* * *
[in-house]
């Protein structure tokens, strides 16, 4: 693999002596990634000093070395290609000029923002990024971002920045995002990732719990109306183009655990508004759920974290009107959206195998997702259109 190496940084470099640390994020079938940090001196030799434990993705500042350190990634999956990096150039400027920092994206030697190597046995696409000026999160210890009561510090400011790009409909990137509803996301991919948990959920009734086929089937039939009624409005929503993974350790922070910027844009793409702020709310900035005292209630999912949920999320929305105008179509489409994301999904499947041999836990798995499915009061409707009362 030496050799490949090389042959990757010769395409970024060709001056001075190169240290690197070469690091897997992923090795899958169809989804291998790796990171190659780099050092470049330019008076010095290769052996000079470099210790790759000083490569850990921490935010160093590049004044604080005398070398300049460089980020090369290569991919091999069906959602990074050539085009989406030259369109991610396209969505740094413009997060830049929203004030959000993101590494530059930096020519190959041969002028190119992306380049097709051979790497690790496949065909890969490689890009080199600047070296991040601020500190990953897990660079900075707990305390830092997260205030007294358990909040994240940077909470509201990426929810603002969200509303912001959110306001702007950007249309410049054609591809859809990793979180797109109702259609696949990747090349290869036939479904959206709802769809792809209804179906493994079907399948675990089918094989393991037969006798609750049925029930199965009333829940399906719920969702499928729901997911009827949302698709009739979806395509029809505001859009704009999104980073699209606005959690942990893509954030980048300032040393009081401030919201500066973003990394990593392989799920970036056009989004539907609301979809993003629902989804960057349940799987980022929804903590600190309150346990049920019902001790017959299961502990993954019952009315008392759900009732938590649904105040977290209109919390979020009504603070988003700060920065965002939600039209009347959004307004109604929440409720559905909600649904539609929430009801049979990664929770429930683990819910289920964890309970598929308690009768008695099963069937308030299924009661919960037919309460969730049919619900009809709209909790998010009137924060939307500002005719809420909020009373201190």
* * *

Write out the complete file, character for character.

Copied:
[in-house]
């Protein structure tokens, strides 16, 4: 693999002596990634000093070395290609000029923002990024971002920045995002990732719990109306183009655990508004759920974290009107959206195998997702259109 190496940084470099640390994020079938940090001196030799434990993705500042350190990634999956990096150039400027920092994206030697190597046995696409000026999160210890009561510090400011790009409909990137509803996301991919948990959920009734086929089937039939009624409005929503993974350790922070910027844009793409702020709310900035005292209630999912949920999320929305105008179509489409994301999904499947041999836990798995499915009061409707009362 030496050799490949090389042959990757010769395409970024060709001056001075190169240290690197070469690091897997992923090795899958169809989804291998790796990171190659780099050092470049330019008076010095290769052996000079470099210790790759000083490569850990921490935010160093590049004044604080005398070398300049460089980020090369290569991919091999069906959602990074050539085009989406030259369109991610396209969505740094413009997060830049929203004030959000993101590494530059930096020519190959041969002028190119992306380049097709051979790497690790496949065909890969490689890009080199600047070296991040601020500190990953897990660079900075707990305390830092997260205030007294358990909040994240940077909470509201990426929810603002969200509303912001959110306001702007950007249309410049054609591809859809990793979180797109109702259609696949990747090349290869036939479904959206709802769809792809209804179906493994079907399948675990089918094989393991037969006798609750049925029930199965009333829940399906719920969702499928729901997911009827949302698709009739979806395509029809505001859009704009999104980073699209606005959690942990893509954030980048300032040393009081401030919201500066973003990394990593392989799920970036056009989004539907609301979809993003629902989804960057349940799987980022929804903590600190309150346990049920019902001790017959299961502990993954019952009315008392759900009732938590649904105040977290209109919390979020009504603070988003700060920065965002939600039209009347959004307004109604929440409720559905909600649904539609929430009801049979990664929770429930683990819910289920964890309970598929308690009768008695099963069937308030299924009661919960037919309460969730049919619900009809709209909790998010009137924060939307500002005719809420909020009373201190």